Fun fact: the actual programs in the spacecraft were stored in core rope memory, an ancient memory technology made by (literally) weaving a fabric/rope, where the bits were physical rings of ferrite material.
At a low level your correct, but you can use error correction and a lot of redundancy to prevent cosmic rays from corrupting solid state memory and still have a lot more than 16K of storage space for a long time.
Hubble, the ISS and other low-orbit satellites are affected by the South Atlantic Anamoly, which funnels down charged particles from the Van Allen belts.
(This /was/ a surprise to the folks who designed Hubble, but the spook satellite people apparently knew all about it . . . and didn't tell the Hubble folks, not even over beer or something. Great win for national security, guys </sarcasm>).
I didn't see an opening bracket for sarcasm so I assume it's before 'Great win'. Were they really surprised by this? Also are they same people that didn't know putting hard drives in space would fail because of the lack of air and had to replace them with SSDs?
I think it's just an understanding of how the underlying physics work. Alpha and beta radiation will cause bits to flip in solid-state devices, because the state is held with electrons. Whereas core rope memory stores that state as magnetic fields in ferrite cylinders. So radiation will basically just bounce right off the giant ferrite cores (giant relative to solid-state semiconductors, that is).
*I am not a physicist, someone correct me if I'm grossly wrong.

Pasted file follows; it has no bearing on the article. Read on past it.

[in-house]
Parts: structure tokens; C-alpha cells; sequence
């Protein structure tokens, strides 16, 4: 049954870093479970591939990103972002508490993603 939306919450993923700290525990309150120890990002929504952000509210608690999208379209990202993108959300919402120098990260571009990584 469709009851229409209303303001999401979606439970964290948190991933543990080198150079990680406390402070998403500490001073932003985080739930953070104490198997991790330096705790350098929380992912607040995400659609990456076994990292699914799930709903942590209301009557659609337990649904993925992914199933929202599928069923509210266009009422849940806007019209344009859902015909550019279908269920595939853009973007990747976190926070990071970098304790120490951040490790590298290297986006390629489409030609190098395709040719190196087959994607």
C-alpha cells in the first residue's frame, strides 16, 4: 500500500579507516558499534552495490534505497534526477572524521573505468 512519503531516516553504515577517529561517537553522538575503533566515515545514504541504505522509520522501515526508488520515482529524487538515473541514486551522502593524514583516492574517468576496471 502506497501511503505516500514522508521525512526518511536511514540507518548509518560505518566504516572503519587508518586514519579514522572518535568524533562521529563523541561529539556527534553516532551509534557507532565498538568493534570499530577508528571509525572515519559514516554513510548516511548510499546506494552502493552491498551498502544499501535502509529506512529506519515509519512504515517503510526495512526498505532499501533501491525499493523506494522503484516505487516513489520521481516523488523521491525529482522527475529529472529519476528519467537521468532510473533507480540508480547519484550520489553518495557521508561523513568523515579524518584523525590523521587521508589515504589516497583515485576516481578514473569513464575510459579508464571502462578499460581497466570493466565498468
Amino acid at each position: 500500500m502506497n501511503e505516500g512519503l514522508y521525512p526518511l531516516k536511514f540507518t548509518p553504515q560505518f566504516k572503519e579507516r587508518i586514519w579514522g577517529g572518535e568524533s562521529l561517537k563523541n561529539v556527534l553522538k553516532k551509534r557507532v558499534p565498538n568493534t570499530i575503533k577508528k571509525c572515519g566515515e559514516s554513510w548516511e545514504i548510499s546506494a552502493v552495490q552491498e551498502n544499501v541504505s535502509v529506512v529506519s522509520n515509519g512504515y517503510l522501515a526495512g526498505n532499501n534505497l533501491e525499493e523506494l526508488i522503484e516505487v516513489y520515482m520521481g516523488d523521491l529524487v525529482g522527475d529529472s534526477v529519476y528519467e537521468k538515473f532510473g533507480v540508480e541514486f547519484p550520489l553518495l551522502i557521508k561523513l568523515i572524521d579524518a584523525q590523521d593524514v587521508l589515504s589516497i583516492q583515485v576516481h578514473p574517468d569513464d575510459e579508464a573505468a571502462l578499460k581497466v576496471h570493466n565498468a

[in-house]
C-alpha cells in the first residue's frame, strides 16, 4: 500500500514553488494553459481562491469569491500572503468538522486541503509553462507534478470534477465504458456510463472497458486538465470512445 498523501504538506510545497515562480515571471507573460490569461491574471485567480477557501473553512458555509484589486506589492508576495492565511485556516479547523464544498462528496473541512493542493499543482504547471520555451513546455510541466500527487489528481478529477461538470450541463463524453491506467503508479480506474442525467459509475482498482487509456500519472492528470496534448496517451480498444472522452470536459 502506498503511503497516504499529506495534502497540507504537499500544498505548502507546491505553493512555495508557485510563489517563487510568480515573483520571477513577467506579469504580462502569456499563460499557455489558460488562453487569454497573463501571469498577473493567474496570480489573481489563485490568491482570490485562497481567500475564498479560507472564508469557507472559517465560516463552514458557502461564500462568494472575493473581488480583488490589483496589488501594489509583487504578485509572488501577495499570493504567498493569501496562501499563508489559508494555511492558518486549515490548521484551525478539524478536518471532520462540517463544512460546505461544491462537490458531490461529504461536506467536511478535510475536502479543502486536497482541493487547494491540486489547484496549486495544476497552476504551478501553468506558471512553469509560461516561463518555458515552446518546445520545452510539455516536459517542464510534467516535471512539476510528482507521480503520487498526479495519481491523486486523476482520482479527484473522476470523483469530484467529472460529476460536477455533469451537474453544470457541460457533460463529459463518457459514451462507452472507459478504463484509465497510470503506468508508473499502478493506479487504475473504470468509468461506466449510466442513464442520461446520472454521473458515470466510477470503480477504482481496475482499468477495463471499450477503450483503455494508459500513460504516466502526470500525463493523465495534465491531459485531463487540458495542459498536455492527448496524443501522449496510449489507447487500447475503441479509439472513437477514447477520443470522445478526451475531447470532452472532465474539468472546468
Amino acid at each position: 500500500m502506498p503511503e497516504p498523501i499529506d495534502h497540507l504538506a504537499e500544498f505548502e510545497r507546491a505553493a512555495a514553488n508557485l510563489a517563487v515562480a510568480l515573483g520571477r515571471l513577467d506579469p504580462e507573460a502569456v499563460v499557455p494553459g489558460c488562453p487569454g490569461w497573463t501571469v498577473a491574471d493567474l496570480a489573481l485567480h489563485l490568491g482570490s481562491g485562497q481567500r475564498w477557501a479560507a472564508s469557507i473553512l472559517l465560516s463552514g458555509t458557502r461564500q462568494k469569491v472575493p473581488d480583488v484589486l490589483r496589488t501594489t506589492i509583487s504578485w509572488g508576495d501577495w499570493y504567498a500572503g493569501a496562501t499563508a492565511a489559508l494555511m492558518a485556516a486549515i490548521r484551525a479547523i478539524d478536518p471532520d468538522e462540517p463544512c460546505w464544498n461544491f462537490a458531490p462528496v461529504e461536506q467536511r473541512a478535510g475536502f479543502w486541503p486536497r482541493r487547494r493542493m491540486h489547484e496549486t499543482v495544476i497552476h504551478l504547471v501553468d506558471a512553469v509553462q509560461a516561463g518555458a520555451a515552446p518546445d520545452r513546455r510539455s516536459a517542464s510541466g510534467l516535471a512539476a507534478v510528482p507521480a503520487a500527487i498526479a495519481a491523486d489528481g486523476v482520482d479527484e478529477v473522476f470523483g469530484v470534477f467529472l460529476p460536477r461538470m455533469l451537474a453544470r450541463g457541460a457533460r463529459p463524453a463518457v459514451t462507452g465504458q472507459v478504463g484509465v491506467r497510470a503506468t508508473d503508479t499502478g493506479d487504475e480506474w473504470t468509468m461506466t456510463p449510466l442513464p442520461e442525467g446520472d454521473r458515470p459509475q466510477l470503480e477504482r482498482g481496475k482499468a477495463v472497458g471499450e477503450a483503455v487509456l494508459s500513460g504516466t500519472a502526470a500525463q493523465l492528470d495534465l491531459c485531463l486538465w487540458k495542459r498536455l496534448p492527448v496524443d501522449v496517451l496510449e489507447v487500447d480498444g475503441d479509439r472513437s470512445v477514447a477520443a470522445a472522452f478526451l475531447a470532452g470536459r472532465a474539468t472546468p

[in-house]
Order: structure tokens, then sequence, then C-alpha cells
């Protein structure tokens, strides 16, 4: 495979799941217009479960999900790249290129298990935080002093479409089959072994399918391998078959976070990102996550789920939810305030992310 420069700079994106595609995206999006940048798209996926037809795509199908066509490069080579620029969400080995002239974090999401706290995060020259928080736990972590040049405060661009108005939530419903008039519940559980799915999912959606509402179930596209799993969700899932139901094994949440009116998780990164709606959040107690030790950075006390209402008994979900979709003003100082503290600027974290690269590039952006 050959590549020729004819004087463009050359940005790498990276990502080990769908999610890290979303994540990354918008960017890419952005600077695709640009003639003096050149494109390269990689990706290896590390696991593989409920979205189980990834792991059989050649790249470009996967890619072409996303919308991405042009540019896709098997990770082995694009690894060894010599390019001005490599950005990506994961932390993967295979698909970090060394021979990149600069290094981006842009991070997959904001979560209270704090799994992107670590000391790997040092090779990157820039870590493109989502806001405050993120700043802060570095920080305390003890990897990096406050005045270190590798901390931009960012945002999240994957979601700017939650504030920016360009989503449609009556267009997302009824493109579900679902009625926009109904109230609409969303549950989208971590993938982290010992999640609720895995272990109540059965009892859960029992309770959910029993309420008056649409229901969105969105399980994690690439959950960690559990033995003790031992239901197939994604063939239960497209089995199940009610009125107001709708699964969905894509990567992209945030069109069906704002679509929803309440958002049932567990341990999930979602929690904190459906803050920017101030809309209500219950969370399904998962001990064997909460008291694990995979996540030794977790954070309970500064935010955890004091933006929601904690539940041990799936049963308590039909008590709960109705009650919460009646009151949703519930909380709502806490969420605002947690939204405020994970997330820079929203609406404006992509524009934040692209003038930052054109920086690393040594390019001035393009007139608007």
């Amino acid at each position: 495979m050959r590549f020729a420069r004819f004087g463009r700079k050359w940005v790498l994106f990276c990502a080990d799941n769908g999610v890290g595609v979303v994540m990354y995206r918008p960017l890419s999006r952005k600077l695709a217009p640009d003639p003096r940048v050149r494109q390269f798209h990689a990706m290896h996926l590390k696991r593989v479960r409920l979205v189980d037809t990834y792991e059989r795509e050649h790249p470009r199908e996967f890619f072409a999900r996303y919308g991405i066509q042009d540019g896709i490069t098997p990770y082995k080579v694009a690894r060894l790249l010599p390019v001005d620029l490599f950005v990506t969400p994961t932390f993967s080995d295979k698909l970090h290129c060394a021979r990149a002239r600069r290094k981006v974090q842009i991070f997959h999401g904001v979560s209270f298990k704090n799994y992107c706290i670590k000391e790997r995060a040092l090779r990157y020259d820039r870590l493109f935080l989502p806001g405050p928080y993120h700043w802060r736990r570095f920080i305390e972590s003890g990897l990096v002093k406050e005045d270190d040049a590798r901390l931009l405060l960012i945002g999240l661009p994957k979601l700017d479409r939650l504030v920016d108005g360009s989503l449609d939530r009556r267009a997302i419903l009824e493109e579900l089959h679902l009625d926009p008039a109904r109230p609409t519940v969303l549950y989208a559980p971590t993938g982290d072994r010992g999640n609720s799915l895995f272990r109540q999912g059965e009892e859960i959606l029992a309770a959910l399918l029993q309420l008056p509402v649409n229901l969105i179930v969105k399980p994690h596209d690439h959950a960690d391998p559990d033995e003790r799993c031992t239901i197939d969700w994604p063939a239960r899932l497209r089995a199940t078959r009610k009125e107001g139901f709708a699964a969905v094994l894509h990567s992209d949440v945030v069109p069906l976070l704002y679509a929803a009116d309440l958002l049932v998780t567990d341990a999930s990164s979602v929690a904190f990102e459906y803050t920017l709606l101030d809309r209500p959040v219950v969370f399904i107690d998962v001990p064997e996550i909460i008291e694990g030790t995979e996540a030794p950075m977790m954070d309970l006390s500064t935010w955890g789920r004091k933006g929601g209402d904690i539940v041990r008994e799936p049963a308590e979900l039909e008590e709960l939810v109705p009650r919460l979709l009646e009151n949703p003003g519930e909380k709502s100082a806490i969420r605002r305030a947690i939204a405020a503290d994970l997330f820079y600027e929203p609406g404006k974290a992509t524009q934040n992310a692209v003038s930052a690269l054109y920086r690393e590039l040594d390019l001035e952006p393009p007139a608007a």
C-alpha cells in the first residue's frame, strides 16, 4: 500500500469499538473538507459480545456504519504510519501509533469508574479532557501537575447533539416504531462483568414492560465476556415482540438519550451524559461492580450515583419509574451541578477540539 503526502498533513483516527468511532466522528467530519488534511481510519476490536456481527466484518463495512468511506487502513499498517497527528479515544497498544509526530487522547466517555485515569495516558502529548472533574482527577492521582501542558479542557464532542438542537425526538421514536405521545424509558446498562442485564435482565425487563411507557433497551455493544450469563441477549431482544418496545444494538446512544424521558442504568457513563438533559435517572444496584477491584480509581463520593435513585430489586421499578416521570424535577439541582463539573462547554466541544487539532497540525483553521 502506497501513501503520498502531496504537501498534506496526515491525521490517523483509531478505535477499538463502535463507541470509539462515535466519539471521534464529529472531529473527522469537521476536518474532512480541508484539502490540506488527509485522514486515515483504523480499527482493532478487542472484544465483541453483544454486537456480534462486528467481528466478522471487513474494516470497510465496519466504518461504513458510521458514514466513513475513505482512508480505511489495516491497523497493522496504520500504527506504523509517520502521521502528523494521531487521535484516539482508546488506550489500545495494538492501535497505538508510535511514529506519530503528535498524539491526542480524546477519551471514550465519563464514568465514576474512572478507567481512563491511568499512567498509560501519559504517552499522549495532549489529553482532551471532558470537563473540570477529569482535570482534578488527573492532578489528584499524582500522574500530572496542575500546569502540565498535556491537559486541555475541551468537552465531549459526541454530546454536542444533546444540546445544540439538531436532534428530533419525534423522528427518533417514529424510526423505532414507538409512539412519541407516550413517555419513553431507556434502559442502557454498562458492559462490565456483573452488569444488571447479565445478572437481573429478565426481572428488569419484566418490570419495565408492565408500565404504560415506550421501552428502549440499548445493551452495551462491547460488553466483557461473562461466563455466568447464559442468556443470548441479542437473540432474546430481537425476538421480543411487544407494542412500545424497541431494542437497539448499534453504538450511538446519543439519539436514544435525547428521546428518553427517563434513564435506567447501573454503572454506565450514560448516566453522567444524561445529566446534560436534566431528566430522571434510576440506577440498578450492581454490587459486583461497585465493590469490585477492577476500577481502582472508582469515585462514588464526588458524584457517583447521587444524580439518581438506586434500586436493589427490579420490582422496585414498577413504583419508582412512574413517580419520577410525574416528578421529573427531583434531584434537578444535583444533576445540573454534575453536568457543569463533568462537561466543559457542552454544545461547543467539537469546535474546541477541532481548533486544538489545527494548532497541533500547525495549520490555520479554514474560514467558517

Hmm, it's more like any ionizing particle (charged) creates pairs electron/hole, many of them, so that the charge distribution in the pn junctions are altered. Sometimes gamma photons generate Compton electrons in the material that act as delta rays, to the same effect. Heavy particles can alter the crystal structure, inducing defects that may change its properties. Magnetic storage devices don't have polarised junctions and could withstand all this if they didn't include solid state electronics. Radiation hardening techniques and shielding can help a lot.
Its more a cause of the radiation ionizing the underlying semiconductor material. For instance when an electron tunnels into a transistor it can cause strange effects. Look up single event upset and single event latch-up for more information. The SEL is interesting as it causes a transistor to act as a double transistor and start drawing tons of power. At least that's how I understand it.